Linked by Thom Holwerda on Mon 28th May 2012 19:25 UTC
In the News This topic comes up quite a lot on technology websites, but I generally try to steer clear from it as much as possible, since I'm not the one to talk about it (you know, with me being a man and all that), however, I feel it might be a good idea to just get my opinion out there and be done with it. The topic of women in IT is a hot-button issue, so let me just go out guns blazing: assuming women need special treatment, help, protection, and affirmative action is just as insulting and degrading as outright claiming women have no place in IT - maybe even more so.
Permalink for comment 519966
To read all comments associated with this story, please click here.
RE[3]: Indeed
by phoehne on Wed 30th May 2012 02:42 UTC in reply to "RE[2]: Indeed"
phoehne
Member since:
2006-08-26

Implicit in that statement is that there is a meritocracy when it comes to getting the contract and there is no discrimination. That's wishful thinking. Personal relationships matter, especially in areas where it's hard to judge the output of the product. Is the software buggy because the contractor did a bad job, or is this a really hard problem with lots of last minute changes by the client? The personal relationships are so important that many contractors happily hire former senior people in those agencies only in part because they have 'business knowledge,' but even more importantly, they have those connections. Even if they have to spend 1 year at some other client because of ethics rules (and they don't get a waiver), the connections are still valid. So discrimination is inherent in the process. The same can be said for the relationship between the prime contractor and the subs, where they've worked with each other and for each other for several years.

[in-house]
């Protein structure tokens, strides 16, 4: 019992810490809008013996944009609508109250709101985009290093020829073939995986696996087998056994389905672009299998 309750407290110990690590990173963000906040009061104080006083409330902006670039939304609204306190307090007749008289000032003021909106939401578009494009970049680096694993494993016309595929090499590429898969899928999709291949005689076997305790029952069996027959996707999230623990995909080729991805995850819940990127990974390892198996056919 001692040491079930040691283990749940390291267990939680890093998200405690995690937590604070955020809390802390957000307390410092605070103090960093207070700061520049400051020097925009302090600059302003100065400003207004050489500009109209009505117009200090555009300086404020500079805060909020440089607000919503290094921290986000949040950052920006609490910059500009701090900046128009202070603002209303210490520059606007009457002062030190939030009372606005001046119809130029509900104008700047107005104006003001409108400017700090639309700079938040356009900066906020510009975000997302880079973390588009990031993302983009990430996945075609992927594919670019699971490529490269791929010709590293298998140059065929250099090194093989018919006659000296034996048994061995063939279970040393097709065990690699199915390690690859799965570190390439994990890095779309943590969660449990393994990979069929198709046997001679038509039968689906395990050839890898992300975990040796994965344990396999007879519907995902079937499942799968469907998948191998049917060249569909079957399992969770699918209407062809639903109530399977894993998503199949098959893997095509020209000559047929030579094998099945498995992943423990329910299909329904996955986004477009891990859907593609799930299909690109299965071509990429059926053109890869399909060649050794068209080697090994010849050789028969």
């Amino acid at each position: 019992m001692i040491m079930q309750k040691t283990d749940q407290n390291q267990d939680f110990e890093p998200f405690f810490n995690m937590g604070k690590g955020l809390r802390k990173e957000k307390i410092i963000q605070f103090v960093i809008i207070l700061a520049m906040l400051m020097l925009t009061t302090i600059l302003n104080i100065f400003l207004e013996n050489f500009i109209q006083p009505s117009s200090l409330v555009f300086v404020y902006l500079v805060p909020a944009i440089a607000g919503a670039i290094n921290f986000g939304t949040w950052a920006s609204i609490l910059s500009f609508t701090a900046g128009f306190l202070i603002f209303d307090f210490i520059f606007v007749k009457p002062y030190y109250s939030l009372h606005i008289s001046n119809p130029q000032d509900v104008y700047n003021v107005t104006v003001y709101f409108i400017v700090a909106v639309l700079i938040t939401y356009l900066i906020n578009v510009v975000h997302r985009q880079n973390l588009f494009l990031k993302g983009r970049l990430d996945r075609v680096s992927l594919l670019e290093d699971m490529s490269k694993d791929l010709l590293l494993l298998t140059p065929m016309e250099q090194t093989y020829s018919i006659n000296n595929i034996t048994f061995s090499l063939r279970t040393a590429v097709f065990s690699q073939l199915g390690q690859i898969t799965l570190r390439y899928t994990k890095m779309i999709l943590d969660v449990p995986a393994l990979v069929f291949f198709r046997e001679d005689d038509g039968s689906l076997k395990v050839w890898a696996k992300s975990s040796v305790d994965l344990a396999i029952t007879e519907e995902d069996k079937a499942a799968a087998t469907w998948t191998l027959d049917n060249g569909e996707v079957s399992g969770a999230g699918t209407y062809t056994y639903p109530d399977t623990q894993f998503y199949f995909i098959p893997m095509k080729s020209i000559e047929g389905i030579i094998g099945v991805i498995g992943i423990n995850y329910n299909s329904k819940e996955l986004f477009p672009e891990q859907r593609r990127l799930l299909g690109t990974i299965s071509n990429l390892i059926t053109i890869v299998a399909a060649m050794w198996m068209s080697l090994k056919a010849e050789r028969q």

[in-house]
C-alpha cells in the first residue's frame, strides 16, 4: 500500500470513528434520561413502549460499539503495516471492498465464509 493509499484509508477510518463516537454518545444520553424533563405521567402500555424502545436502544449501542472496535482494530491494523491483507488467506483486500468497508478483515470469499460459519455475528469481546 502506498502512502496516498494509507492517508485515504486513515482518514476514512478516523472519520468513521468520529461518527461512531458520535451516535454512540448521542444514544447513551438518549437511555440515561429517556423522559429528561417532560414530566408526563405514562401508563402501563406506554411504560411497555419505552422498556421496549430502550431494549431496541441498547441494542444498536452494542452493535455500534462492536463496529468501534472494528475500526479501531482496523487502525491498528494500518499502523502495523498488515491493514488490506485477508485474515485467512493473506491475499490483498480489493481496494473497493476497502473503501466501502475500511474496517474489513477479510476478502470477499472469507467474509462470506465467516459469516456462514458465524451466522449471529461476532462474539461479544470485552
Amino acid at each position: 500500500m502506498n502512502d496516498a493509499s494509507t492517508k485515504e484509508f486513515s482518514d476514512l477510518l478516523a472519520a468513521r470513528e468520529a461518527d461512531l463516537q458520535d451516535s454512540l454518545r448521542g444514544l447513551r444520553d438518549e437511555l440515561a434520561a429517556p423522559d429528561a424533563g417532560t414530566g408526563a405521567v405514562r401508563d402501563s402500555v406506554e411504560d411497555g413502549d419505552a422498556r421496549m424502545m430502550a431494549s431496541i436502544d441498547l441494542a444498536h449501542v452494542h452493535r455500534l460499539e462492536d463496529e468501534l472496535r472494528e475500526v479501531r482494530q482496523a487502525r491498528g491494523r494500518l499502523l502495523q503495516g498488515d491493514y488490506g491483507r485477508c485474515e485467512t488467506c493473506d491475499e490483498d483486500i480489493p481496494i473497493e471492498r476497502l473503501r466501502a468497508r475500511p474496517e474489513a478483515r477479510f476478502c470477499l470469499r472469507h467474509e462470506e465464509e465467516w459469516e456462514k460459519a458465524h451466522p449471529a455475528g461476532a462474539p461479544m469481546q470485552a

Now add to that the fact that these guys started working in the late 70's and 80's, when things were not politically correct. They are the by product of going to male-only country clubs (Augusta is one of the last ones but they were more common in the 80's and 70's), strip clubs after work (even in the 90's this was a common enough practice that one of my co-workers 'sucked it up' and went anyway because the rest of her team was going), and (in the case of the military) explicit prohibitions against women serving in certain roles.

So, I agree with you discrimination is completely unfair. However, discrimination is inherent in the existing system. Because of discrimination, these networks were formed between people which are now used to secure business relationships. I agree that there *should* be no discrimination, but in point of fact there is. Women were excluded from these networks (in some cases very intentionally) when these networks were formed. To say that women are being coddled is stupid. It shows that 1) you haven't been around for very long, and 2) you have done little or no thinking about this issue.

Reply Parent Score: 2